Dear Jerry Spinelli,
I’m different. To some, too different. It’s turned so many others against me, and hurt me too many times to be forgotten. Why? It’s relatively simple. I’m your average, real-life Stargirl. However, that can form problems.
From the beginning, I stayed true to myself, being nobody but me, myself, and I. The two things that accomplished that for me were my art and music. I drew the world through my youthful eyes, and sang along with the birds, writing my own songs and training my voice.
Then, I was bullied. Nobody liked my unique traits anymore; first grade was slightly rough. Honestly, I think some kids were just simply jealous. They would be caught questioning how my drawing abilities were so well, and hummed along with each song I wrote. Then, as soon as 3rd grade reached us, something snapped. The hurt was now unbearable. I sat by myself at empty tables, and cried silently every recess. No one ever knew. Those who dared to join me were shunned, similar to Stargirl and Leo. All the piano concertos I performed in couldn’t play away my sadness, and my sketches couldn’t draw me up any new friends.
In 4th grade, I started a new school, telling myself to be “normal,” to fit in, to feel like I belonged somewhere. I strived to be more “popular,” just like Stargirl, scavenging for popularity. Then, Stargirl was discovered—by me, searching my home for a good book to enjoy. The story blew me away farther than any storm could have.
As time, progressed, I jumped at the chances to sign up for instrumental lessons, singing groups, and comic book festivals. I made more true friends being myself than anyone else. I felt at home in my new school, I even loved attending each day. During each August, I even wanted to return to school.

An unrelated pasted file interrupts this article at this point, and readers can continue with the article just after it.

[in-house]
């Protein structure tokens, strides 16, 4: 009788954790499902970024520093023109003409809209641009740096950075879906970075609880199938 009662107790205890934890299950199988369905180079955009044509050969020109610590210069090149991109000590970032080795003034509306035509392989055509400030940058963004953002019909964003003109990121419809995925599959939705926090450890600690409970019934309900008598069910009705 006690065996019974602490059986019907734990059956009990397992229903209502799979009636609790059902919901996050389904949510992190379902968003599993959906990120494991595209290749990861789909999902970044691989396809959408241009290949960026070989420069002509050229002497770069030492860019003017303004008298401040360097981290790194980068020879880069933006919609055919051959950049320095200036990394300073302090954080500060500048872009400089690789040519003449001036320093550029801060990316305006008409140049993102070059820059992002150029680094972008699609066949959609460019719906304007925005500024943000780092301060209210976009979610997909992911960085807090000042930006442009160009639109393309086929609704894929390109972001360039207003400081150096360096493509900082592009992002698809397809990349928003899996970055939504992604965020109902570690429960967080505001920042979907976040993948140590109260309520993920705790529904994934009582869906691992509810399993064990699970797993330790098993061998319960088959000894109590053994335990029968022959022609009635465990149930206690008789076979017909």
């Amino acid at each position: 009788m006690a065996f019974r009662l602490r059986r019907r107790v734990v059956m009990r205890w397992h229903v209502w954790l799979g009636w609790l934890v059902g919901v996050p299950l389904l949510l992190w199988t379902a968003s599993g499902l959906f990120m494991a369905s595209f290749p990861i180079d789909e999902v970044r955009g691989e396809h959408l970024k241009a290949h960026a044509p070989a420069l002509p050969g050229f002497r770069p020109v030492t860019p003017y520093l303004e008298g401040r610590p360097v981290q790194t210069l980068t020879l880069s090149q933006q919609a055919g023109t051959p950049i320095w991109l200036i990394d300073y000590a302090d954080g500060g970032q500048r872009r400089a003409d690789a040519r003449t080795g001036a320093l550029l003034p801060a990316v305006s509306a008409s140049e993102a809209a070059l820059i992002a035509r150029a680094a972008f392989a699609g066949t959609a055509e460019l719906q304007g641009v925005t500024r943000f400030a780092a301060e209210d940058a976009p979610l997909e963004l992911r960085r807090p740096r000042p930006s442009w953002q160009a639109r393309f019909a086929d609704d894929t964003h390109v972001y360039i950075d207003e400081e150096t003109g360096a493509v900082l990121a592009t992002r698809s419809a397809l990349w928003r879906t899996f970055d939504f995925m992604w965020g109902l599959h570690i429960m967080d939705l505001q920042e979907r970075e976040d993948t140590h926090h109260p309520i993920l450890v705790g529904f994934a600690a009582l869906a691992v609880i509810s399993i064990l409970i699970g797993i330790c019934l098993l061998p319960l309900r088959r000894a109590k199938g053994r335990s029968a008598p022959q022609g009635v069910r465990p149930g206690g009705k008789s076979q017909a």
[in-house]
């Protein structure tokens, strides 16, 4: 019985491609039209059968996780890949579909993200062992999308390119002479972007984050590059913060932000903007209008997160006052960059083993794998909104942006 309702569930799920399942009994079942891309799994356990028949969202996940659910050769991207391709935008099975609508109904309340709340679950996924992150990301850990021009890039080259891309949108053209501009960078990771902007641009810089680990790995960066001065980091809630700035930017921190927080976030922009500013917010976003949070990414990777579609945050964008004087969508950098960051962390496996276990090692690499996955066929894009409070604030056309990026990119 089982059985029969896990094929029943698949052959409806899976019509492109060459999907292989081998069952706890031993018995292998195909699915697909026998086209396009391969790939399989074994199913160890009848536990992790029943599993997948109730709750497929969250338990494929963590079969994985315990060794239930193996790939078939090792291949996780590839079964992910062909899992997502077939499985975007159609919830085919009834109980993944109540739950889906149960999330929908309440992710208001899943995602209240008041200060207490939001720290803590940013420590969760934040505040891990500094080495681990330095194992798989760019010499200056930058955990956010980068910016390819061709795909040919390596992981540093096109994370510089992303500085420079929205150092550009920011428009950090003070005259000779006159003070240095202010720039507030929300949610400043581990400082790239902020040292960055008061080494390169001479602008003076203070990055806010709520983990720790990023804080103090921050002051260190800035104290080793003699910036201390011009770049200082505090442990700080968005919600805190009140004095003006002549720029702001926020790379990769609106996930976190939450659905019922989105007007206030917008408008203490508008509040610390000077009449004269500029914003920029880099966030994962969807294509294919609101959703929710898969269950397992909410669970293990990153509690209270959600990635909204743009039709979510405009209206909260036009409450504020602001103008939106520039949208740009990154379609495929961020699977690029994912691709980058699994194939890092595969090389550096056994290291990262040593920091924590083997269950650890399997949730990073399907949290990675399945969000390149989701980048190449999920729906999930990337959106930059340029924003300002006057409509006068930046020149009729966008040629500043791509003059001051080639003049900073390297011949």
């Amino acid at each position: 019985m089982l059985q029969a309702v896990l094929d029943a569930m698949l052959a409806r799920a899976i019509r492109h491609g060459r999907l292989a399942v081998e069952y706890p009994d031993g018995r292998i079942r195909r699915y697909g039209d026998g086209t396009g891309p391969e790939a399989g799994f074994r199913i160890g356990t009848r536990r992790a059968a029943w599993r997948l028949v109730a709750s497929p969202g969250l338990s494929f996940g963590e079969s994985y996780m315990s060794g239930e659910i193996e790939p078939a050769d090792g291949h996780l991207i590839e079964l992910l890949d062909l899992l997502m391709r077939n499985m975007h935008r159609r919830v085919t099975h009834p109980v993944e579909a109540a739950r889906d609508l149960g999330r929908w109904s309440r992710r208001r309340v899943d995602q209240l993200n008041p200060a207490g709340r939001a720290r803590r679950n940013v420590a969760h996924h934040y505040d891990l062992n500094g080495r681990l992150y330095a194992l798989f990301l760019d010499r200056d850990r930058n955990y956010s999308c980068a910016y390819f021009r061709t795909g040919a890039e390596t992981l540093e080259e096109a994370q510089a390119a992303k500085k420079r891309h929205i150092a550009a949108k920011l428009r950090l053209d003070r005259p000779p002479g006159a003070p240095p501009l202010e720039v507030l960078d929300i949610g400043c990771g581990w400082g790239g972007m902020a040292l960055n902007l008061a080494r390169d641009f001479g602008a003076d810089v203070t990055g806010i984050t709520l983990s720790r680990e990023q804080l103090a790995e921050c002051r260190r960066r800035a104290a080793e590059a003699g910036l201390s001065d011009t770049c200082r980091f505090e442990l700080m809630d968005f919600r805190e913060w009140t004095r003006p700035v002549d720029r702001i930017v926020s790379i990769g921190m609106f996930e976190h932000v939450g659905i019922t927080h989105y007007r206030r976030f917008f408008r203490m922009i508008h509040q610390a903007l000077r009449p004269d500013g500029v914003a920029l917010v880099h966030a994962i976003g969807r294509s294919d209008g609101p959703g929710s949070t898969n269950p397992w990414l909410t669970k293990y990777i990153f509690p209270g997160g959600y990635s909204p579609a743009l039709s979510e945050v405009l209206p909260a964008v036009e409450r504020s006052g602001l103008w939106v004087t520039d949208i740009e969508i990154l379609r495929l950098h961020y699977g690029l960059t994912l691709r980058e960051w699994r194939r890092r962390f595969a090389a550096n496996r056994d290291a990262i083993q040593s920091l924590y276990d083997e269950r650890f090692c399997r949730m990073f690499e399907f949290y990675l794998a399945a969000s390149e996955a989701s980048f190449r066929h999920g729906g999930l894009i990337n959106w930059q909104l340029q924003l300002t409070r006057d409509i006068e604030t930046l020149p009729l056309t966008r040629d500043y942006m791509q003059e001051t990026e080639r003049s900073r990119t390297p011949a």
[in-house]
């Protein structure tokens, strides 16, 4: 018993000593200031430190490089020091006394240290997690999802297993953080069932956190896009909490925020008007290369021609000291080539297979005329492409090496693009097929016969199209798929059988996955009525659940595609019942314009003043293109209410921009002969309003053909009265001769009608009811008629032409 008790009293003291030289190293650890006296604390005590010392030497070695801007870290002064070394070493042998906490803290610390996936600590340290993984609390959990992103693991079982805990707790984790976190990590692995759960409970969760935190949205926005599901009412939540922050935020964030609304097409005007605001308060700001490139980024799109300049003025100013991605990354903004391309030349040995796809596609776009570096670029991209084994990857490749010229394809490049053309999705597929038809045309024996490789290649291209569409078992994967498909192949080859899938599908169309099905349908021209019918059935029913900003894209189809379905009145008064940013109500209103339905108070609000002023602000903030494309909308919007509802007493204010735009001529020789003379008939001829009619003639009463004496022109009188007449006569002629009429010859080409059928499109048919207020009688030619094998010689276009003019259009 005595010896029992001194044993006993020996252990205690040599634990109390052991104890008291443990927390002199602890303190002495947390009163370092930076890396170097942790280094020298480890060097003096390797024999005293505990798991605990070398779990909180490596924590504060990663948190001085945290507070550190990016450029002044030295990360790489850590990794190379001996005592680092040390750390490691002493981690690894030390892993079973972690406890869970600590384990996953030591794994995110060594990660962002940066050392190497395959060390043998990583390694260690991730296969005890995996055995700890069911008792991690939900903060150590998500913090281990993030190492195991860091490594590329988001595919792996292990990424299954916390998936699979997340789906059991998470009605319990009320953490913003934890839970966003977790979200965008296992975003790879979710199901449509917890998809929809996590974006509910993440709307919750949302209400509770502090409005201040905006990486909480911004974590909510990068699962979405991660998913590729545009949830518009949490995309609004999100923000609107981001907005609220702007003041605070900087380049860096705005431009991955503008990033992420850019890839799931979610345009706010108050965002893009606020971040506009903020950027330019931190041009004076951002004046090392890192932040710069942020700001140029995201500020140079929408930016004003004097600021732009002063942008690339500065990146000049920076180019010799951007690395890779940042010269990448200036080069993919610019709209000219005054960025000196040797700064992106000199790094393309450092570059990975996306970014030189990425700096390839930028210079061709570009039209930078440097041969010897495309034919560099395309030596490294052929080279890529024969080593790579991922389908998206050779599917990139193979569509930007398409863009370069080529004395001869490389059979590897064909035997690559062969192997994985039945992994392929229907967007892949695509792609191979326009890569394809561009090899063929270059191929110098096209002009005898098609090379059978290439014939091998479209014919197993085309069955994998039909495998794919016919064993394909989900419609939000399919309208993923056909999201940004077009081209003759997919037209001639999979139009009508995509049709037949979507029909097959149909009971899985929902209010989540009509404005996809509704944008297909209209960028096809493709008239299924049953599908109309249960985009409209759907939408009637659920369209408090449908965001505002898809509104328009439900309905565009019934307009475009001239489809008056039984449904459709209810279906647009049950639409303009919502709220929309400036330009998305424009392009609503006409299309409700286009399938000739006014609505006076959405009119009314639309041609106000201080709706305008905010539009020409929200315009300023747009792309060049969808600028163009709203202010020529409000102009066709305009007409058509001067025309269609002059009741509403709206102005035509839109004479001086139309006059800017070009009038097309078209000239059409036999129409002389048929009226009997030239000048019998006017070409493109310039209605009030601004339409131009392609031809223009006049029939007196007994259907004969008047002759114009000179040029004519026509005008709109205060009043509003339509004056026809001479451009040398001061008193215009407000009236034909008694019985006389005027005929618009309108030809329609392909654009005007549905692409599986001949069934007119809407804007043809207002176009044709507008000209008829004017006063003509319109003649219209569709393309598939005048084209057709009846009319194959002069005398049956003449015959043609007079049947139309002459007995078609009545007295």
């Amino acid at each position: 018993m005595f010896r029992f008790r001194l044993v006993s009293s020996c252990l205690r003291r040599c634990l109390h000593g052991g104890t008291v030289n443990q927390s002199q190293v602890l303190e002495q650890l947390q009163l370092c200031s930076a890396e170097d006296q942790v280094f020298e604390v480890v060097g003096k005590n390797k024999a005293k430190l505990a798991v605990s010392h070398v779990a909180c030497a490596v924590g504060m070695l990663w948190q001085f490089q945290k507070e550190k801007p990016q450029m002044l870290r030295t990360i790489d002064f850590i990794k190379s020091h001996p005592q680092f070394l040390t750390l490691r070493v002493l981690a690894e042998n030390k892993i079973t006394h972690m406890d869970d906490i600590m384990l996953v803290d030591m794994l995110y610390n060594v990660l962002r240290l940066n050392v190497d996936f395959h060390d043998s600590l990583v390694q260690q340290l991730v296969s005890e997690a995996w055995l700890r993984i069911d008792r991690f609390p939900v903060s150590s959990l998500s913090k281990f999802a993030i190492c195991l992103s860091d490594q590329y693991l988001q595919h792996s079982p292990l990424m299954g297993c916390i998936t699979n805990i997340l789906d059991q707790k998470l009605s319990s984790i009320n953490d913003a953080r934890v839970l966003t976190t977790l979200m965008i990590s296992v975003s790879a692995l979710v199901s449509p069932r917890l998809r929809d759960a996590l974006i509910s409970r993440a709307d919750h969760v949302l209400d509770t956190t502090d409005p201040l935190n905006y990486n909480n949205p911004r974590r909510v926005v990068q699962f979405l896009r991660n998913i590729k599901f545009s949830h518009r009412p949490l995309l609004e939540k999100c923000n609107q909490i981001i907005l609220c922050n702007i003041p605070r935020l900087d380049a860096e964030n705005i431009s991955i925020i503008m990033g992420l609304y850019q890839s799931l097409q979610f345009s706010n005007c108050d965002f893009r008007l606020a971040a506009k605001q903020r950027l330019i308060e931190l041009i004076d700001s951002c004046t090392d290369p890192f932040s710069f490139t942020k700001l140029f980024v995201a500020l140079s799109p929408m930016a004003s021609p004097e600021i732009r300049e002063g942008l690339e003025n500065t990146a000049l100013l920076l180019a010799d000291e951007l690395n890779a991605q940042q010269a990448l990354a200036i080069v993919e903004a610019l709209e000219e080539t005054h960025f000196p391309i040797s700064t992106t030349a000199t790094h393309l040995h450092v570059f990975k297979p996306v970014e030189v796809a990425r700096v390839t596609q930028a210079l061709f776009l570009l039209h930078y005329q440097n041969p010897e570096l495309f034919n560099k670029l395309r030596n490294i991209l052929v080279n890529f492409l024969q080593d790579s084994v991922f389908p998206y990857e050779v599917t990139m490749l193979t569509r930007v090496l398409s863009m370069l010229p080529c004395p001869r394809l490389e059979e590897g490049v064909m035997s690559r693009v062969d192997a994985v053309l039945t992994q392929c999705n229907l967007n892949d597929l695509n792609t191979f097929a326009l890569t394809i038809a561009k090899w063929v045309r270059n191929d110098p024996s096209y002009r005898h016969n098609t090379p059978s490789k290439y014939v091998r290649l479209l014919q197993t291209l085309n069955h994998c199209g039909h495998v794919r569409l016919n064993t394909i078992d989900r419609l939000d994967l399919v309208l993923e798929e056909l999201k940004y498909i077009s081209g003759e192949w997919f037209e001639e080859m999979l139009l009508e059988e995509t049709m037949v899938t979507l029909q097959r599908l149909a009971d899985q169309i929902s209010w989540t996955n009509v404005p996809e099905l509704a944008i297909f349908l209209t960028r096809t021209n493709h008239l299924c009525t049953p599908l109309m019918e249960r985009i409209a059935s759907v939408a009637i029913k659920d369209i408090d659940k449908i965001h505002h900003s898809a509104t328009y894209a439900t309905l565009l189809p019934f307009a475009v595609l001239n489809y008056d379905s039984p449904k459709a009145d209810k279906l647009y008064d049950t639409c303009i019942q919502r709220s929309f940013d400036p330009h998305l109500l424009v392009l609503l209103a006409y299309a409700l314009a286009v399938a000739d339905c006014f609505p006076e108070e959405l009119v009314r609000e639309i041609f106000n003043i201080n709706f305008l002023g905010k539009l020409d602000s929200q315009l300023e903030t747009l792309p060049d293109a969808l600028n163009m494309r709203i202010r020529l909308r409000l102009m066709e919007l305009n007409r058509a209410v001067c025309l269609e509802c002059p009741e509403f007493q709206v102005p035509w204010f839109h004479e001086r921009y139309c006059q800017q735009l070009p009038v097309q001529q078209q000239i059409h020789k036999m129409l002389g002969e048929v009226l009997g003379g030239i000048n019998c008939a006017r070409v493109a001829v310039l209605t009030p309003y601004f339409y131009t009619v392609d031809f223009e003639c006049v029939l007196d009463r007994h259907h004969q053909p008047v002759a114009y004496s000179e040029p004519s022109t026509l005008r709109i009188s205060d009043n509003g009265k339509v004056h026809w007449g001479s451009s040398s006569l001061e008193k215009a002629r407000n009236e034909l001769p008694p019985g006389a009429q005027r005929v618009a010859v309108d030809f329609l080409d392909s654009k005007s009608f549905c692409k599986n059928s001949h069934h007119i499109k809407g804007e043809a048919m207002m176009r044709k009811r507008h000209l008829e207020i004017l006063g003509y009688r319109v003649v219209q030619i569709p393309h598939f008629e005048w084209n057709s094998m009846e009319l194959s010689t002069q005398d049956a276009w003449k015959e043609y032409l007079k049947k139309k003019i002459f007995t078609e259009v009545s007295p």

To wrap things up, I now have created around three graphic novels (comics) and write songs every day, as a singer in my band, which hopefully can someday rock the charts (American Idol, beware! I plan to audition!). My bond with my art and music has just grown stronger than ever, and I feel like this whole experience has taught me a lot about who I truly am: nobody other than me, myself, and I.
As for the people who taunted me at my old school, some of them followed me to my new school when the old school closed. Some of them still shoot me cruel looks, even after I try to make up. Some, though, reformed our friendship. My “happily ever after” isn’t perfect, but I’m on the road to fame, friendship, and an overall awesome life.
Stargirl taught me that I was better being myself, and standing up. I’m now one of the most confident people I know—I always speak my mind now. Stargirl has become no less than my guardian angel. Call me crazy, but I’ve rebounded like a true Stargirl.